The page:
“.. house-boats belonging to Malays, filled with women and children. There were roofed in to shelter their inmates from the rain or sun and were usually propelled by old men sitting in the bows cross-legged.”
Margaret Brooke (1913), My Life in Sarawak.
Perahu tambang photo taken in 1890s (Source: Malaysia, A Pictorial History 1400-2004)
The perahu tambang were reported already in operation since the 1800s, as this is where the trading between the Malay, Dayak and the Chinese took place (Tan, 2009). Chinese settlements can be traced back around that time, when the Chinese immigrants were involved in the trading activities in Kuching, and gold and antimony mining in Bau. An excerpt from an interview conducted by Tan (2009) stated that the local Malays modelled the perahu tambang based on the Chinese boats. However, the origin of the design is not yet concretely confirmed.
The Malay kampongs around the fort and Astana have existed even before the first Rajah arrived in Kuching (Awang Pawi, 2014), as traditional Malay settlements can be found scattered along the river banks as it eases connectivity that helps their socioeconomics. The houses were built so closely with one another that is separated by canals. The ownership of small boats and perahu tambang among the Malay is therefore not optional but a must, the boats to them were like car ownership in modern times and the perahu tambang were the taxis, which were either built by themselves or hired carpenters.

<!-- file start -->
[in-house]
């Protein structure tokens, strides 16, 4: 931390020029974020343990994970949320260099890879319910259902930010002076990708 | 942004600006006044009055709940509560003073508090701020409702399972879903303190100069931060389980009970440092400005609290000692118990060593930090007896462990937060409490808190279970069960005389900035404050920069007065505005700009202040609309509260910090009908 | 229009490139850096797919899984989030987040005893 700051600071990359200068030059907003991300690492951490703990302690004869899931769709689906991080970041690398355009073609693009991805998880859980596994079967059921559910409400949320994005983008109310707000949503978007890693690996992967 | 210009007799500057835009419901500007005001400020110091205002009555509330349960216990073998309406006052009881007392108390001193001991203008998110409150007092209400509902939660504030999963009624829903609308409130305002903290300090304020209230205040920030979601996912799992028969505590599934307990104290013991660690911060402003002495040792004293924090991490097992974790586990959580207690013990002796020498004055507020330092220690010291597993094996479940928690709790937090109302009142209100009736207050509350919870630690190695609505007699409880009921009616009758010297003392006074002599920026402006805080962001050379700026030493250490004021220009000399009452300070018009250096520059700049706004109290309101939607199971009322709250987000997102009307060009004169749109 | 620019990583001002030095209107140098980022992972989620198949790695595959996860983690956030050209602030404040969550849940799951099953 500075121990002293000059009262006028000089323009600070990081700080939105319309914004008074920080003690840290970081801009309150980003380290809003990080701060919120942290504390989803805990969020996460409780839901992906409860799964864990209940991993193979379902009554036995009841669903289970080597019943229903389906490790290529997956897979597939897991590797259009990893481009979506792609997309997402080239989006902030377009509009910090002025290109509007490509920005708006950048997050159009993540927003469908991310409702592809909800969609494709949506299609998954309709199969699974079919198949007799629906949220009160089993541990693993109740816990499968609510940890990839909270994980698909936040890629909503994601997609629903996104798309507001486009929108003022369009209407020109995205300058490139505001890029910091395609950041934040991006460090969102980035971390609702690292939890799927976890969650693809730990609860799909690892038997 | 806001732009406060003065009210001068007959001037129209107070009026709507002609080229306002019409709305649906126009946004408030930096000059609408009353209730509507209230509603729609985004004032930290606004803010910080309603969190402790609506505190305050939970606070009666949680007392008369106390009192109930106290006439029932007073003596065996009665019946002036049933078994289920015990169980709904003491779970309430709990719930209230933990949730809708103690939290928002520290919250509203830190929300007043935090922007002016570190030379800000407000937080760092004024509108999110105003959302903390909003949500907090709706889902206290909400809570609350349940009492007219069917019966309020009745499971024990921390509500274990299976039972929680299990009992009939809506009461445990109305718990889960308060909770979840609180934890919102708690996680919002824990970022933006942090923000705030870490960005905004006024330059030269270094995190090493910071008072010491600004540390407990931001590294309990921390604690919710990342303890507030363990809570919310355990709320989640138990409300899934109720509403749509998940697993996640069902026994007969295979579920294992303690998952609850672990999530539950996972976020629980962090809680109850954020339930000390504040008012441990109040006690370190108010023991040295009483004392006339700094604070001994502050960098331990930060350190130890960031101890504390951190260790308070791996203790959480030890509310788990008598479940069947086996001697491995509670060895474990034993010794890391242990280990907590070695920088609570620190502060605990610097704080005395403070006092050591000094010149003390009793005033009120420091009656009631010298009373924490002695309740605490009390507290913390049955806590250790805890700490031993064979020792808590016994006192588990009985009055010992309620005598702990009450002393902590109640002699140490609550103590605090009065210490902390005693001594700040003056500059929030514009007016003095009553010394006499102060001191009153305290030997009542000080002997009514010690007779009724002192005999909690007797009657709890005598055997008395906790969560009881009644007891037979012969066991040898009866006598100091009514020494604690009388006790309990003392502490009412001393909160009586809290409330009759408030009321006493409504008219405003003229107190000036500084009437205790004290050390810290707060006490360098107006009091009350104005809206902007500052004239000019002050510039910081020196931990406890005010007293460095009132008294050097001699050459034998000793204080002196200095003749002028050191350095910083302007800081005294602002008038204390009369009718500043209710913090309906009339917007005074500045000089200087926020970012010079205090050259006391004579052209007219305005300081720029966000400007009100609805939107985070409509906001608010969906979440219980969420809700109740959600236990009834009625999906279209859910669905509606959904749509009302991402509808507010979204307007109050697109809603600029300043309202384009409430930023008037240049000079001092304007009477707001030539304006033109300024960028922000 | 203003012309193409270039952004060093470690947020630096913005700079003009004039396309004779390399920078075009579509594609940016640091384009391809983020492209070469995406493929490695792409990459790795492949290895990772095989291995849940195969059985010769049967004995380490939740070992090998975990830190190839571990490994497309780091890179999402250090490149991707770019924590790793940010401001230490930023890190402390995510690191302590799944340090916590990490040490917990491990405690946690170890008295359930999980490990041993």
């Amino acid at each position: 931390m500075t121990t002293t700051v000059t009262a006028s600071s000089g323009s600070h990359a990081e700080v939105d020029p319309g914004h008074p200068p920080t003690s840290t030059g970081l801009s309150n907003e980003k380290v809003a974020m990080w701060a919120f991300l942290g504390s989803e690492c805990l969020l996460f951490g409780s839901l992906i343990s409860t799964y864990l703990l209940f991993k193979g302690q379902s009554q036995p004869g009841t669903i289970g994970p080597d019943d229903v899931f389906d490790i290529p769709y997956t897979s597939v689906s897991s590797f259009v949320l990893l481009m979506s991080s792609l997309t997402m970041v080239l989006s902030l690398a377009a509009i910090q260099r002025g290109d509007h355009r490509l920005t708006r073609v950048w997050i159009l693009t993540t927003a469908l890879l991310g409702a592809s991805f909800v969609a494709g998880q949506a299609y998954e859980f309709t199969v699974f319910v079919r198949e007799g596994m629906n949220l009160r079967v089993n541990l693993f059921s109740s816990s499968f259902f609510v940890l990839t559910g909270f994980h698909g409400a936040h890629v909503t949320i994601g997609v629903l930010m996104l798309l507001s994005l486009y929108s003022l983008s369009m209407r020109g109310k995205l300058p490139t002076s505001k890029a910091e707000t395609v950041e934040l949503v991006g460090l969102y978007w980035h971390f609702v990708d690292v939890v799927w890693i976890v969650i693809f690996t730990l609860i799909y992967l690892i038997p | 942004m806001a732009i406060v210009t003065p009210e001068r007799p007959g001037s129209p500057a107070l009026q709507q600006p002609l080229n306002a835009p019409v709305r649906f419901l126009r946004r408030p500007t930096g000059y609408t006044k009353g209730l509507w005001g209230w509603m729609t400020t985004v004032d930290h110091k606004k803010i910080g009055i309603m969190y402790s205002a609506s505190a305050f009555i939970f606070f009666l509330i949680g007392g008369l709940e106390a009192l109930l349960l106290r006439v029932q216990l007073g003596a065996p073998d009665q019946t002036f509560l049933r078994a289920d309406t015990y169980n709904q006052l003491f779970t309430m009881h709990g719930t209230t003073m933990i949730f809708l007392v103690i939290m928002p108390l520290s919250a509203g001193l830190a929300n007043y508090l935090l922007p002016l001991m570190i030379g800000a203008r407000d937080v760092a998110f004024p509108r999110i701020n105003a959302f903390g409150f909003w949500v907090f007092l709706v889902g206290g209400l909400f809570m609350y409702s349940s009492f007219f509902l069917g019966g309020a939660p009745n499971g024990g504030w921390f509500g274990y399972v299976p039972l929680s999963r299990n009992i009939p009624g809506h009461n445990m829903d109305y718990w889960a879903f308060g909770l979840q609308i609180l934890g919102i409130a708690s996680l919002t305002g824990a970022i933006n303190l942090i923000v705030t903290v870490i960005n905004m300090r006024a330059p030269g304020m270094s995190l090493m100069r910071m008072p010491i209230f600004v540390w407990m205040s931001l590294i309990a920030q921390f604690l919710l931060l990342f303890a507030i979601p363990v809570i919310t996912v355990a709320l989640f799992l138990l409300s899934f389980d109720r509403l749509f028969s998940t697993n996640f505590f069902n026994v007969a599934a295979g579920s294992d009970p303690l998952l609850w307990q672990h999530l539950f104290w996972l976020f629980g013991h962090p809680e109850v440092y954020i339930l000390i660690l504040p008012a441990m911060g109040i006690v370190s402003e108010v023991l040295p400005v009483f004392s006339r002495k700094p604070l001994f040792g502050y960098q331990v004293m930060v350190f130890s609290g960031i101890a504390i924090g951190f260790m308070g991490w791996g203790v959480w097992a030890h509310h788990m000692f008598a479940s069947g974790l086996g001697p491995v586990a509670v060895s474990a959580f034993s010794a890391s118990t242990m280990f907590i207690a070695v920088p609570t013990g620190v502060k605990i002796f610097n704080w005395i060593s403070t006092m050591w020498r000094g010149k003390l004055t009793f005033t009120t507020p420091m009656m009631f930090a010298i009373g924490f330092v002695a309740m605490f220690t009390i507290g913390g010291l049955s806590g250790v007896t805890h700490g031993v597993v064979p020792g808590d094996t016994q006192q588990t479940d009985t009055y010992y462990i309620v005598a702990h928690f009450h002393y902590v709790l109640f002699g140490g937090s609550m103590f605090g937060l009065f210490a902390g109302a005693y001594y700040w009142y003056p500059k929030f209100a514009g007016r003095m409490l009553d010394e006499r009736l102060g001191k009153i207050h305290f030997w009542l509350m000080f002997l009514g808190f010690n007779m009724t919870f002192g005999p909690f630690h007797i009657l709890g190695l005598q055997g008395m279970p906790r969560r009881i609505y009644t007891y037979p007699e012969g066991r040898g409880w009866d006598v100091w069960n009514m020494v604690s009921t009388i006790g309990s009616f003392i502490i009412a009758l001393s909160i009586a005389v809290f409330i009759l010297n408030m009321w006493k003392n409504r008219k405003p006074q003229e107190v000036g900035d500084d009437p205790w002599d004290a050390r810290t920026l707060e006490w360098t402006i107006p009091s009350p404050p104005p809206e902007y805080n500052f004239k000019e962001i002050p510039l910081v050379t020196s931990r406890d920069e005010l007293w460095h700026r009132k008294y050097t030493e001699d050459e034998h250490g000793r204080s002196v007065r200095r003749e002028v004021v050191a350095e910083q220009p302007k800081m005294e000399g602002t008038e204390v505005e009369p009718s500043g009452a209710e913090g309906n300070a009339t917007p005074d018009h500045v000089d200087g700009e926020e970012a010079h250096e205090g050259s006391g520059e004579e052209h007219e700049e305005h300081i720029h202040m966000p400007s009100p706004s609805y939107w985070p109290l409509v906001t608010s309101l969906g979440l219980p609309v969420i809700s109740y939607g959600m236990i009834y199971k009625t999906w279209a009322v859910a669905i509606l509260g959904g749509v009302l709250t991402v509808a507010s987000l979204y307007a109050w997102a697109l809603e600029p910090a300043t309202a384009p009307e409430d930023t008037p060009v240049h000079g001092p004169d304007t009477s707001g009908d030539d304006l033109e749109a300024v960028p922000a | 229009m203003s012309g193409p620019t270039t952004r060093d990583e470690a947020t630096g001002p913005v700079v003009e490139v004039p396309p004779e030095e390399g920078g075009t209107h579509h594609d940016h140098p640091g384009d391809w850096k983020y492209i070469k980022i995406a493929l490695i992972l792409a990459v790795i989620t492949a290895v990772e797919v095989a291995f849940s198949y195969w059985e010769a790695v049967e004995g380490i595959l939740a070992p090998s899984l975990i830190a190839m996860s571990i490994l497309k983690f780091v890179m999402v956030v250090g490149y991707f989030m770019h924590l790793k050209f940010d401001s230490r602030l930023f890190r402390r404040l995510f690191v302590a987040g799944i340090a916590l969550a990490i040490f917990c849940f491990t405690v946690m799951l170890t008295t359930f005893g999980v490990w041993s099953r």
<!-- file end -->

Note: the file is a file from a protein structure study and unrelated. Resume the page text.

Under the reign of the third Rajah, Charles Vyner Brooke, Kuching has continued to grow in terms of water transportation. The population growth in the 1920s saw the perahu tambang activities shifted to not just operating for the Malay community, but expanded to all community in Kuching and the activity of the boat plying evolved into a traditional career inherited through generations (Tan, 2009). The river banks were then connected by Satok suspension bridge which was completed in 1926 but using perahu tambang to get to the other side of the river was still favorable. Despite this, the perahu tambang service did start to decline as land vehicles slowly being adapted thus replacing the traditional mode of transportation.